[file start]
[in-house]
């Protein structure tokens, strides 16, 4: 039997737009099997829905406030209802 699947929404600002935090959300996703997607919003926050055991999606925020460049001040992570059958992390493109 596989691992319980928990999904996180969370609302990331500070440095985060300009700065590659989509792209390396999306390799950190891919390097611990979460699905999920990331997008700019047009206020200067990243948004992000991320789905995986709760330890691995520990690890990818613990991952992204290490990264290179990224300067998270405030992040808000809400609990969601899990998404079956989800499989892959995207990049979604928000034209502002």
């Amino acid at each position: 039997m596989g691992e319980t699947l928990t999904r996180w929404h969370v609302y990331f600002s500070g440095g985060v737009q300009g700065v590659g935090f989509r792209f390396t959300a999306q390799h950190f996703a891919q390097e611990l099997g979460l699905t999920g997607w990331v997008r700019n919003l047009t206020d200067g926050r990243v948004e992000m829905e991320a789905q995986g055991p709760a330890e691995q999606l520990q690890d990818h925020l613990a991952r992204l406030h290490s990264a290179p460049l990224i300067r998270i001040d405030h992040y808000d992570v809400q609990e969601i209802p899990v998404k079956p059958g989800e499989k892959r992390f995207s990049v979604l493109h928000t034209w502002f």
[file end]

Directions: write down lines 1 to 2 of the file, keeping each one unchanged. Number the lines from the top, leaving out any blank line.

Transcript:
[in-house]
């Protein structure tokens, strides 16, 4: 039997737009099997829905406030209802 699947929404600002935090959300996703997607919003926050055991999606925020460049001040992570059958992390493109 596989691992319980928990999904996180969370609302990331500070440095985060300009700065590659989509792209390396999306390799950190891919390097611990979460699905999920990331997008700019047009206020200067990243948004992000991320789905995986709760330890691995520990690890990818613990991952992204290490990264290179990224300067998270405030992040808000809400609990969601899990998404079956989800499989892959995207990049979604928000034209502002």